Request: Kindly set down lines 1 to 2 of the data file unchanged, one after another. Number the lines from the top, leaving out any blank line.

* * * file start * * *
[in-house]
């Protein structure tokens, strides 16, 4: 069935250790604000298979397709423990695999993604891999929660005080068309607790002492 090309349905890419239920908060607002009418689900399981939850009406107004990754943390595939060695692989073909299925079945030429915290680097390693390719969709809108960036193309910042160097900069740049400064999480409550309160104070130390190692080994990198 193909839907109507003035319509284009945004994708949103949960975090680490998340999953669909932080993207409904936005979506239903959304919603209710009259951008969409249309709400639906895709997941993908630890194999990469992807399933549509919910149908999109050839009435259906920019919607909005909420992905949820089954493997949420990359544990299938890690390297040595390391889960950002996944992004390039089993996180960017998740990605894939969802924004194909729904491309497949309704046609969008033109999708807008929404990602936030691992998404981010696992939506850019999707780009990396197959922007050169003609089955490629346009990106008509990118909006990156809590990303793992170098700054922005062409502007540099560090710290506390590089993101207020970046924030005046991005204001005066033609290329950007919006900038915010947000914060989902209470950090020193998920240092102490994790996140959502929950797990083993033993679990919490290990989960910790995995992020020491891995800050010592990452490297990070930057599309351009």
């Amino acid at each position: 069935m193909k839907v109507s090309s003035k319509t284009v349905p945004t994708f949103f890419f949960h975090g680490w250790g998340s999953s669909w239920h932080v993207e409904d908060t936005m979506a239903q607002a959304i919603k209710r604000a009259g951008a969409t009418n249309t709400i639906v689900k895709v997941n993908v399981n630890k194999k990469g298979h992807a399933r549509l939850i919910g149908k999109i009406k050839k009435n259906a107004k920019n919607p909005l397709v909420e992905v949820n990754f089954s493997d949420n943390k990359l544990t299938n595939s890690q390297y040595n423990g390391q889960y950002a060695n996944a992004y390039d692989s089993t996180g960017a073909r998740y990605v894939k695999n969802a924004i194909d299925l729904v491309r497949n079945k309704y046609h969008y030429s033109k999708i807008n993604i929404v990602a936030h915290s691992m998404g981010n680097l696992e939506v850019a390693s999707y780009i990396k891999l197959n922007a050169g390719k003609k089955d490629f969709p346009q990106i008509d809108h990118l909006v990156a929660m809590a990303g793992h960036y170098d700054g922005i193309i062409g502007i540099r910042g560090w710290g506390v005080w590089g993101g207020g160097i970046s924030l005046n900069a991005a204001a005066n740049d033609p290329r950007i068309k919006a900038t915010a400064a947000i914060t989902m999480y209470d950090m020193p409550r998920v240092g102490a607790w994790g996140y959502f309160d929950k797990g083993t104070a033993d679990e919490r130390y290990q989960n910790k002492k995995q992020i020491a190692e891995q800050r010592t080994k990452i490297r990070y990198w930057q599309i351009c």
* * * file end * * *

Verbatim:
[in-house]
């Protein structure tokens, strides 16, 4: 069935250790604000298979397709423990695999993604891999929660005080068309607790002492 090309349905890419239920908060607002009418689900399981939850009406107004990754943390595939060695692989073909299925079945030429915290680097390693390719969709809108960036193309910042160097900069740049400064999480409550309160104070130390190692080994990198 193909839907109507003035319509284009945004994708949103949960975090680490998340999953669909932080993207409904936005979506239903959304919603209710009259951008969409249309709400639906895709997941993908630890194999990469992807399933549509919910149908999109050839009435259906920019919607909005909420992905949820089954493997949420990359544990299938890690390297040595390391889960950002996944992004390039089993996180960017998740990605894939969802924004194909729904491309497949309704046609969008033109999708807008929404990602936030691992998404981010696992939506850019999707780009990396197959922007050169003609089955490629346009990106008509990118909006990156809590990303793992170098700054922005062409502007540099560090710290506390590089993101207020970046924030005046991005204001005066033609290329950007919006900038915010947000914060989902209470950090020193998920240092102490994790996140959502929950797990083993033993679990919490290990989960910790995995992020020491891995800050010592990452490297990070930057599309351009």